Green figs and saltfish - variations in cooking
Green figs and saltfish, Saint Lucia’s national dish, made its debut in the 19th century during slavery when bananas were plentiful and saltfish was cheaply imported from Canada to be shared out among slaves.
As time went on, the slaves evolved the dish, adding their own spices and making it a popular delicacy on the island. As a result, green figs and saltfish was recognized as the national dish of Saint Lucia.
The recipe has been handed down through the generations, becoming more embedded into the culture. Saint Lucian locals eat green fig and saltfish all year, typically on weekends and with a side salad of grated cucumber or lettuce, tomato and avocado. One particularly special time to enjoy it is during the annual Jounen Kwéyòl (Creole Day) festival in October.
The dish is made from green bananas (green figs), salted codfish (saltfish) and a combination of seasonings.
Traditionally, the green figs are peeled and boiled in salt water. The saltfish is also boiled just enough to wash away the correct proportion of salt then flaked and sautéed with local peppers, thyme, chives, onions and other herbs and spices. Sauteing the ingredients allows it to seep into the fish for a delightfully bold flavor. When prepared, the green fig is served with the saltfish on top or at the side of the plate.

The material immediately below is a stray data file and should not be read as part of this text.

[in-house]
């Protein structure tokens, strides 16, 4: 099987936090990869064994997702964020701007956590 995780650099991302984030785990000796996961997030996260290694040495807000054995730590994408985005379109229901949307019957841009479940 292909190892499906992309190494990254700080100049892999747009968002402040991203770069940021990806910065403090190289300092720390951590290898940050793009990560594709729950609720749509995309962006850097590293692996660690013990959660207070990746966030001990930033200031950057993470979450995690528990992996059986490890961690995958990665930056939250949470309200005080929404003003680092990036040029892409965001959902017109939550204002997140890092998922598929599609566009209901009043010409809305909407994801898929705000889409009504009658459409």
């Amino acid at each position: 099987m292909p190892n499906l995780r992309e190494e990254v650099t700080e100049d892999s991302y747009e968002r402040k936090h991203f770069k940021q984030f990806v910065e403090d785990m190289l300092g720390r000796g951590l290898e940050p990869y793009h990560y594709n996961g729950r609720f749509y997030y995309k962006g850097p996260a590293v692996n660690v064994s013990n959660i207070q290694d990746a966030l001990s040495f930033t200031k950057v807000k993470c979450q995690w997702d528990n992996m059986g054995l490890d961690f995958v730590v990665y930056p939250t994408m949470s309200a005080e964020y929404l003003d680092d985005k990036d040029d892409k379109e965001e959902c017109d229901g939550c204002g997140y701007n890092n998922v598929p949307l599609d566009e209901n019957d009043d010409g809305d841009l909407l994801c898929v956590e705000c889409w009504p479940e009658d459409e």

However, over the past few years, many people have created different variations of the dish. Some serve it as a salad, where the same cooking method is applied, but the green fig is sliced into small cubes, the sauteed saltfish is mixed in along with mayonnaise. ‘Green fig salad’ as it is called, is often served cold as a Sunday side dish.
The green fig pie is another delicious variation that involves a similar cooking method as mentioned above except that the green fig is crushed with a fork and milk and cheese are added. Then, half of the crushed fig is pressed into a baking dish and sprinkled with the sauteed saltfish and cheese. The layering is repeated beginning with green fig and topped with cheese.
Eating our national dish of green fig and saltfish will be pleasing to anyone. The dish tells the story of Saint Lucia, tracing its history from the 19th Century. That’s a truly special thing to be savored.